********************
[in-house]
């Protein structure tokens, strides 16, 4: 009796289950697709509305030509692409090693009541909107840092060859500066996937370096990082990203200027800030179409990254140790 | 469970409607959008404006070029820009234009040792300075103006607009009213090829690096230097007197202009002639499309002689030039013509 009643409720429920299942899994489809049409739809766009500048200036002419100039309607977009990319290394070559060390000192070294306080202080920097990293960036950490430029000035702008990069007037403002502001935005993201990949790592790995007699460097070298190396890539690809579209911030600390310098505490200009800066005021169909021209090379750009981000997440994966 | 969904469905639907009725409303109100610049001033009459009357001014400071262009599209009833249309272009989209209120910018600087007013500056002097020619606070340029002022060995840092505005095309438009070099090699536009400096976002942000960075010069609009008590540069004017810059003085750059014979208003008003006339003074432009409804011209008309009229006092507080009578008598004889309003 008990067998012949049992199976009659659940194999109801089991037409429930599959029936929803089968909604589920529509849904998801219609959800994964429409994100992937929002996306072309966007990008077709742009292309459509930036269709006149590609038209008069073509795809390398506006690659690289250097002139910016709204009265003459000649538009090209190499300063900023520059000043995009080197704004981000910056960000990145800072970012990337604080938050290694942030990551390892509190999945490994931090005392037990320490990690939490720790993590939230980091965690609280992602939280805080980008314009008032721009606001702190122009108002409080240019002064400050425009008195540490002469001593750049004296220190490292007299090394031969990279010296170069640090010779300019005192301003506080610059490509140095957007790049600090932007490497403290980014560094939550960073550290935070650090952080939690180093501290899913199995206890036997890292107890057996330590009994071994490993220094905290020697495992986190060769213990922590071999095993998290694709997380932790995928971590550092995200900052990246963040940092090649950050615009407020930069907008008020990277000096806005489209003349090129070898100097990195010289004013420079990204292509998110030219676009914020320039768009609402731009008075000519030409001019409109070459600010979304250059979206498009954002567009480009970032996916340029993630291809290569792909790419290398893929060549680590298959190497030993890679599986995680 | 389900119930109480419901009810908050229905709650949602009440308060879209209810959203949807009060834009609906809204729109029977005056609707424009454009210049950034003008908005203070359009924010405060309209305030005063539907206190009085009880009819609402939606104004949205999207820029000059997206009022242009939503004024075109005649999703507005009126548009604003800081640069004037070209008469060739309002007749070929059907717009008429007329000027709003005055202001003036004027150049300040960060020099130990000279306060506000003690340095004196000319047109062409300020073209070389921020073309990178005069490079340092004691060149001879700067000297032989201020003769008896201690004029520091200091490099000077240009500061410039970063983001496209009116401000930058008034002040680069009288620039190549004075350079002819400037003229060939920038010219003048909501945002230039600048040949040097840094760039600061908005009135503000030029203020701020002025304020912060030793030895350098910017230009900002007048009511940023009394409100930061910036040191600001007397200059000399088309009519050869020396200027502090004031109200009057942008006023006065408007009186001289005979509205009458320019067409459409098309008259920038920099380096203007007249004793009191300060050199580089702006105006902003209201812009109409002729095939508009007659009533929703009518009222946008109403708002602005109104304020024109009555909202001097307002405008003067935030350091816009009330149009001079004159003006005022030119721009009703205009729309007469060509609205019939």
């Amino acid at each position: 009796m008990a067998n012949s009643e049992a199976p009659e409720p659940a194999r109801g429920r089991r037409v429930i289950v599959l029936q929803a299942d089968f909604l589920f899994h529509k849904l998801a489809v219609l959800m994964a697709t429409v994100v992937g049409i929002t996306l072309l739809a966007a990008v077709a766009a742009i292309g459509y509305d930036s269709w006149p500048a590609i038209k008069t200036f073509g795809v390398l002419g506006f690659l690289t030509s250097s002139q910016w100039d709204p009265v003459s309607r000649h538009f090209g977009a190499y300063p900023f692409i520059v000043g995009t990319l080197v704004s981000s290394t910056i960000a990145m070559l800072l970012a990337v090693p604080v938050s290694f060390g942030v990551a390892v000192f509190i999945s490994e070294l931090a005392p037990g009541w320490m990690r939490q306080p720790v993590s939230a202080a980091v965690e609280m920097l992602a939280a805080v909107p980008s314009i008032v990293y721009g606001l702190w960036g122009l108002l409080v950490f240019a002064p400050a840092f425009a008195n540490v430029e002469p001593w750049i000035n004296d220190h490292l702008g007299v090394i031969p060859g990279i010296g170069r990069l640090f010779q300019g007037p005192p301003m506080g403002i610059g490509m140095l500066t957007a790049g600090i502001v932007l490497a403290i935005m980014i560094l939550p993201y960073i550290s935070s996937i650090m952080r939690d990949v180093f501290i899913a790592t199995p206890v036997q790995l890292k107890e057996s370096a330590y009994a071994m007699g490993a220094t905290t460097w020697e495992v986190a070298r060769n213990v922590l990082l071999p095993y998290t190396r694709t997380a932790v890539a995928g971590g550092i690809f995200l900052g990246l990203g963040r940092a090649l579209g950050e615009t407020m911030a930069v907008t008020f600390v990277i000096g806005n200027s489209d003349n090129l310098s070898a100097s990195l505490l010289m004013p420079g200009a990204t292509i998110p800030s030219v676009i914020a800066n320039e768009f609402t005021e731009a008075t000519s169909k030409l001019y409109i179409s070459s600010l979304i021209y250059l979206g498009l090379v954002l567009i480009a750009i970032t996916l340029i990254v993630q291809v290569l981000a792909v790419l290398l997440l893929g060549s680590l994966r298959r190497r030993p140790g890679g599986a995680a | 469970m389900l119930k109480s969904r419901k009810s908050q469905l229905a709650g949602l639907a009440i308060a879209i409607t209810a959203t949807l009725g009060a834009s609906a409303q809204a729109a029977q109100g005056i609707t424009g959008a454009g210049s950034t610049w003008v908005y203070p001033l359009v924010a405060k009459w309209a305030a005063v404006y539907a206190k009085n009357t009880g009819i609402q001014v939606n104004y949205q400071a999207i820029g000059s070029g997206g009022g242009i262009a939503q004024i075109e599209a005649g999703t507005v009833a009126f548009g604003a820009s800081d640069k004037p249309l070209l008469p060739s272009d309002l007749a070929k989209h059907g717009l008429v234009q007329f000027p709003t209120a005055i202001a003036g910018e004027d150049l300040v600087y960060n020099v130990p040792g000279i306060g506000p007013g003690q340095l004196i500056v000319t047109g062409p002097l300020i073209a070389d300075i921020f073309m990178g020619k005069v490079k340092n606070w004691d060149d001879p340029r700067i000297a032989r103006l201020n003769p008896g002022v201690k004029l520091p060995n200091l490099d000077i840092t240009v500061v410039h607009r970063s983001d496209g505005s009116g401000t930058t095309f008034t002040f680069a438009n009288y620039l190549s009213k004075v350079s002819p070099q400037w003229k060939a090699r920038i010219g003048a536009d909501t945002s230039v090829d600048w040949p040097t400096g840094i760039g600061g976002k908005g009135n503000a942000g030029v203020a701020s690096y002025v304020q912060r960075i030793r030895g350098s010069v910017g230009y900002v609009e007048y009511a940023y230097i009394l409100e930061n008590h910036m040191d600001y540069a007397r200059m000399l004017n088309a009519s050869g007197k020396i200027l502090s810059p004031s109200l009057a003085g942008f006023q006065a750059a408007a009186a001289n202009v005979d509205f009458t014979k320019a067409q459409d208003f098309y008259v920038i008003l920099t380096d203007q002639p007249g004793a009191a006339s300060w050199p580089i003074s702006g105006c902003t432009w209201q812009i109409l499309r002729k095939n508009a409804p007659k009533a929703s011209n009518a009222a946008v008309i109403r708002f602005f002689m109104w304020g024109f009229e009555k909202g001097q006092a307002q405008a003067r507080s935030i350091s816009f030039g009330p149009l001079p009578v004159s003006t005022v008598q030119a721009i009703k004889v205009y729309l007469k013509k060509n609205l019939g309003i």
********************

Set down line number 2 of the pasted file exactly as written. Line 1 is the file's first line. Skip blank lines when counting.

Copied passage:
């Protein structure tokens, strides 16, 4: 009796289950697709509305030509692409090693009541909107840092060859500066996937370096990082990203200027800030179409990254140790 | 469970409607959008404006070029820009234009040792300075103006607009009213090829690096230097007197202009002639499309002689030039013509 009643409720429920299942899994489809049409739809766009500048200036002419100039309607977009990319290394070559060390000192070294306080202080920097990293960036950490430029000035702008990069007037403002502001935005993201990949790592790995007699460097070298190396890539690809579209911030600390310098505490200009800066005021169909021209090379750009981000997440994966 | 969904469905639907009725409303109100610049001033009459009357001014400071262009599209009833249309272009989209209120910018600087007013500056002097020619606070340029002022060995840092505005095309438009070099090699536009400096976002942000960075010069609009008590540069004017810059003085750059014979208003008003006339003074432009409804011209008309009229006092507080009578008598004889309003 008990067998012949049992199976009659659940194999109801089991037409429930599959029936929803089968909604589920529509849904998801219609959800994964429409994100992937929002996306072309966007990008077709742009292309459509930036269709006149590609038209008069073509795809390398506006690659690289250097002139910016709204009265003459000649538009090209190499300063900023520059000043995009080197704004981000910056960000990145800072970012990337604080938050290694942030990551390892509190999945490994931090005392037990320490990690939490720790993590939230980091965690609280992602939280805080980008314009008032721009606001702190122009108002409080240019002064400050425009008195540490002469001593750049004296220190490292007299090394031969990279010296170069640090010779300019005192301003506080610059490509140095957007790049600090932007490497403290980014560094939550960073550290935070650090952080939690180093501290899913199995206890036997890292107890057996330590009994071994490993220094905290020697495992986190060769213990922590071999095993998290694709997380932790995928971590550092995200900052990246963040940092090649950050615009407020930069907008008020990277000096806005489209003349090129070898100097990195010289004013420079990204292509998110030219676009914020320039768009609402731009008075000519030409001019409109070459600010979304250059979206498009954002567009480009970032996916340029993630291809290569792909790419290398893929060549680590298959190497030993890679599986995680 | 389900119930109480419901009810908050229905709650949602009440308060879209209810959203949807009060834009609906809204729109029977005056609707424009454009210049950034003008908005203070359009924010405060309209305030005063539907206190009085009880009819609402939606104004949205999207820029000059997206009022242009939503004024075109005649999703507005009126548009604003800081640069004037070209008469060739309002007749070929059907717009008429007329000027709003005055202001003036004027150049300040960060020099130990000279306060506000003690340095004196000319047109062409300020073209070389921020073309990178005069490079340092004691060149001879700067000297032989201020003769008896201690004029520091200091490099000077240009500061410039970063983001496209009116401000930058008034002040680069009288620039190549004075350079002819400037003229060939920038010219003048909501945002230039600048040949040097840094760039600061908005009135503000030029203020701020002025304020912060030793030895350098910017230009900002007048009511940023009394409100930061910036040191600001007397200059000399088309009519050869020396200027502090004031109200009057942008006023006065408007009186001289005979509205009458320019067409459409098309008259920038920099380096203007007249004793009191300060050199580089702006105006902003209201812009109409002729095939508009007659009533929703009518009222946008109403708002602005109104304020024109009555909202001097307002405008003067935030350091816009009330149009001079004159003006005022030119721009009703205009729309007469060509609205019939």